Preservation Personals: A Riverside Retreat Outside Pittsburgh
If you’re looking to restore a property with a unique pedigree, I’m the right choice. You’ll have to put in some funds to return me to my 19th-century glory, but with a listing price of $55,000 and the potential to turn me into a lucrative business, I’m a steal in the long run. Trust me: At the ripe age of 205, I know all about the long run.
My original wooden side was finished in 1814, but my larger brick addition didn’t make its debut until 1846. Today, both sides give me over 2,700 square feet of available space in nine rooms.
My first owner, John C. Plumer, was an early European inhabitant of the area. He built me after his service during the War of 1812 as a retreat for himself and his new bride on the bank of the Youghiogheny River. I’ve been on the National Register of Historic Places since 1979, and thanks to the hard work of multiple preservation groups in West Newton, I have an easement protecting my exterior in perpetuity.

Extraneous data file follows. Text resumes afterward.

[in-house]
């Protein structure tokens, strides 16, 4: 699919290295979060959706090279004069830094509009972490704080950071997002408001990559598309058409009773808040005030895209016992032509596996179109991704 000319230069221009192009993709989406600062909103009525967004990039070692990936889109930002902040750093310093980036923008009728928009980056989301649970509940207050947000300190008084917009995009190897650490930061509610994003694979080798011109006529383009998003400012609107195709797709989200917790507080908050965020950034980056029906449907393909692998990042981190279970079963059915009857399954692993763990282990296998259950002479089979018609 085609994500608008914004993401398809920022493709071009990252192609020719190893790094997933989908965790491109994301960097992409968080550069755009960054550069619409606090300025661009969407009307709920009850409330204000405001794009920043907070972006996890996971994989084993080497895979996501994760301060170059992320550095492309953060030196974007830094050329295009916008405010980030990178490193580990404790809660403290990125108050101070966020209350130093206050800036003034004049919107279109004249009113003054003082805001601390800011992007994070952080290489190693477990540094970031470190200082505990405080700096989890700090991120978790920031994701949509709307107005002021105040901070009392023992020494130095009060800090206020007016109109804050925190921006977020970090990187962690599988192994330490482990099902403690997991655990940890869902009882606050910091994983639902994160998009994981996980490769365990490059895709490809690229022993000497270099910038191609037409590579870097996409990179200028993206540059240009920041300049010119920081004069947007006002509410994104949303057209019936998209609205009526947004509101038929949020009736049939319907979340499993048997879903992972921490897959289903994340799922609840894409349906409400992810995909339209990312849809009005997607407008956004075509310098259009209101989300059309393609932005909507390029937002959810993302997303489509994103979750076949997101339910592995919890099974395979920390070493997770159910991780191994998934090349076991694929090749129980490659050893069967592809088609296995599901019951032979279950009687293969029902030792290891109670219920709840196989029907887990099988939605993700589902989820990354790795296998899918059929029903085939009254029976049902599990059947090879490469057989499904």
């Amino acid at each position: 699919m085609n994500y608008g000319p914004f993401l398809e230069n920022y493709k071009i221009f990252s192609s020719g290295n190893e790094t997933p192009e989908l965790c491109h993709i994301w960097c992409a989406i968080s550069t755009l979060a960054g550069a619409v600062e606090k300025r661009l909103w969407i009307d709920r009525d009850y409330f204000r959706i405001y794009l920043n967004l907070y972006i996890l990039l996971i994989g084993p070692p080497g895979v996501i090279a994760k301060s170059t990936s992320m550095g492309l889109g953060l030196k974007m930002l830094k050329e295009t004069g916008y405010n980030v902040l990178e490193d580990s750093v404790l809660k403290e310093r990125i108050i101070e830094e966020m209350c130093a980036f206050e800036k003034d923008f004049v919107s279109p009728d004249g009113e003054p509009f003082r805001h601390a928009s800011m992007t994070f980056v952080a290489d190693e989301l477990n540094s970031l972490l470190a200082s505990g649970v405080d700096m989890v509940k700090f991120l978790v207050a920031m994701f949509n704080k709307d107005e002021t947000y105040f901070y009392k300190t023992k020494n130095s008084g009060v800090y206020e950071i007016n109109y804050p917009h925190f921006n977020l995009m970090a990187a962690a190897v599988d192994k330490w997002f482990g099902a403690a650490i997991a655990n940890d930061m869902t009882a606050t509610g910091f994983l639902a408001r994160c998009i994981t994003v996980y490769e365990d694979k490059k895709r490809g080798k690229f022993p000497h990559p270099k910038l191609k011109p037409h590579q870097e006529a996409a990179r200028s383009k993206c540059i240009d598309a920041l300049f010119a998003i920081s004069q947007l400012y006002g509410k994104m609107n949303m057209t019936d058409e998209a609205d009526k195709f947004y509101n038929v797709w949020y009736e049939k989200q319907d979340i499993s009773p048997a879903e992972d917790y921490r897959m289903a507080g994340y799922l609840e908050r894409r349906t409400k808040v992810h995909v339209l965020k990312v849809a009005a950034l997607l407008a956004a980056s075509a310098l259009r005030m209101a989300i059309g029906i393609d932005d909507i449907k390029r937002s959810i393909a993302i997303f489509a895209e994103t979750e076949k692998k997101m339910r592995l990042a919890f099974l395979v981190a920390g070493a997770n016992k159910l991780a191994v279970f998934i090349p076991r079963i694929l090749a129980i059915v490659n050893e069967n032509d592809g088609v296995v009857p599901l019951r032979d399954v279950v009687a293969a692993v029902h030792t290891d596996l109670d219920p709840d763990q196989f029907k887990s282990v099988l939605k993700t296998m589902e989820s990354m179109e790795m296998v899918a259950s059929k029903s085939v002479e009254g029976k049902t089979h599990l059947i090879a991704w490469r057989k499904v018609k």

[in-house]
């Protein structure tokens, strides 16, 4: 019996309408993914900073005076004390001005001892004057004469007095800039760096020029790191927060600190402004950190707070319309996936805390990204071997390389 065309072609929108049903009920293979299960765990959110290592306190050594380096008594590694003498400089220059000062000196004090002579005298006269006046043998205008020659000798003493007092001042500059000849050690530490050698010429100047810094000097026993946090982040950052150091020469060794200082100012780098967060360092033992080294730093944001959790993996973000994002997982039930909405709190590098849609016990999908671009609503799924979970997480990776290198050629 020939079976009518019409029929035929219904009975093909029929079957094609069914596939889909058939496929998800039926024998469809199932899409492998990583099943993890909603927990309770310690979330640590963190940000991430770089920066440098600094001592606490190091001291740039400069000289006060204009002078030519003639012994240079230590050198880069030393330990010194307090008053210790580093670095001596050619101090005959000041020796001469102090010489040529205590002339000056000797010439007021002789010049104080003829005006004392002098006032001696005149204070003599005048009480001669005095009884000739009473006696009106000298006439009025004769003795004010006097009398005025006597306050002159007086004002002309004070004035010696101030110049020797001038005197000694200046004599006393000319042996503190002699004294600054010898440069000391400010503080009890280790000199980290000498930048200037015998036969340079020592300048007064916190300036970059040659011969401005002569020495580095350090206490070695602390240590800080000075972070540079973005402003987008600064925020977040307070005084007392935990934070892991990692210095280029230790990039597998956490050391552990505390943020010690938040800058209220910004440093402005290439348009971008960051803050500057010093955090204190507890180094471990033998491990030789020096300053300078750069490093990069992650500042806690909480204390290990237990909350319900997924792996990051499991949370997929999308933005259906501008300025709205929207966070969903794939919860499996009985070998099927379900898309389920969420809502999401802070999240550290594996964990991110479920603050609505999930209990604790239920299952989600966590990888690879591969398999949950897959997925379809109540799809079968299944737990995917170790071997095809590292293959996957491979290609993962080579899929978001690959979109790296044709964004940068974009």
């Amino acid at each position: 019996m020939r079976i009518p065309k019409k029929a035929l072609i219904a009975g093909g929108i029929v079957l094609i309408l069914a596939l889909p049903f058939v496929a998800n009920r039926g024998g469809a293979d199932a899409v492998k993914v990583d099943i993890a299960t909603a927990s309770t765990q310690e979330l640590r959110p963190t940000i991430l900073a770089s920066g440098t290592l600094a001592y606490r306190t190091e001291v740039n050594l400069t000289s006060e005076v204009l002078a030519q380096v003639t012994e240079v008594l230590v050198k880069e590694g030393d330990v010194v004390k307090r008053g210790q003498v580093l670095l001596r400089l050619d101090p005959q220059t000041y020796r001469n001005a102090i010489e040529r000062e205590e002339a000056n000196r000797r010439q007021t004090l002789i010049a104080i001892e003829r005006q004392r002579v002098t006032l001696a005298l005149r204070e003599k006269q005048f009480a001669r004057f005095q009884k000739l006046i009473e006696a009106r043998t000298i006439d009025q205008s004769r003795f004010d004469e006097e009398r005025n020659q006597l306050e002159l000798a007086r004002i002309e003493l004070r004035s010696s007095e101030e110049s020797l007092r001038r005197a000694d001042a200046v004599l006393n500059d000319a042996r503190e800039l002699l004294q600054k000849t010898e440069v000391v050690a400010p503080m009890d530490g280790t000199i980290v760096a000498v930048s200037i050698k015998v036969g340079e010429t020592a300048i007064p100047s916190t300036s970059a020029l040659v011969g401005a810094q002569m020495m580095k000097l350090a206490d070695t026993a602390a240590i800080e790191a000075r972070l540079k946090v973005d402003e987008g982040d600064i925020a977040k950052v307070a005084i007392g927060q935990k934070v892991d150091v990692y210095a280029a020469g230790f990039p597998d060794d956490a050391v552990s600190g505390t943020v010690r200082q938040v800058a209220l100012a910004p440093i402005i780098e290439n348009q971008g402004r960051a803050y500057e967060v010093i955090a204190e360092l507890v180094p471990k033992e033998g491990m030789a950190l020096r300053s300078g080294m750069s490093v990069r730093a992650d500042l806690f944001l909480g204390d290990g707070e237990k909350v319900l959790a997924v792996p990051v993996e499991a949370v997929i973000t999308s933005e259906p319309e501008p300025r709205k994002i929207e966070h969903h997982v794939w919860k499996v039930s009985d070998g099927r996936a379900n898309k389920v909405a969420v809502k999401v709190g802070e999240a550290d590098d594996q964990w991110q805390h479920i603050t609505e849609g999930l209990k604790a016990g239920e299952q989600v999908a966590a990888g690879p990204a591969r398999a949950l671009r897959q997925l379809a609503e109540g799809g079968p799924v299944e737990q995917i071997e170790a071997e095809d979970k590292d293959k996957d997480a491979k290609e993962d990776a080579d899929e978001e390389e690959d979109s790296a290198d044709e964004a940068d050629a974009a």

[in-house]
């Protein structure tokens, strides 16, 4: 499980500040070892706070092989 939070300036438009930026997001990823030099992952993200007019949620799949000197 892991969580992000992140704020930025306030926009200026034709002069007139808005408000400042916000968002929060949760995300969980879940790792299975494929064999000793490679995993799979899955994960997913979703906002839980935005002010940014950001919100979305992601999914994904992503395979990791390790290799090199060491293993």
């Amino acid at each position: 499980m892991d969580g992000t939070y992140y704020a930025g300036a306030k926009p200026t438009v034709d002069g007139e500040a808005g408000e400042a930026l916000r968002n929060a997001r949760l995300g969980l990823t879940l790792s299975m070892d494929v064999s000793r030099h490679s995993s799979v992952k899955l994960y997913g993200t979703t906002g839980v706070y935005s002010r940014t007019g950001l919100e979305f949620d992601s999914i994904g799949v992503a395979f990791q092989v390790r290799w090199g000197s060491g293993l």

Don’t worry about restrictions, though: I’m zoned as commercial and residential, so once you’ve fixed me up, the possibilities for my interior are endless. I’m right next to downtown West Newton’s business district, and just across a bridge from the Youghiogheny River Trail, a recreational space that brings thousands of enthusiasts and bikers traveling the Great Allegheny Passage from Pittsburgh to Washington, D.C., right past me. I could be a bed-and-breakfast, a local event space, a general store—or I could just be your own private home, conveniently located next to town and to the great outdoors.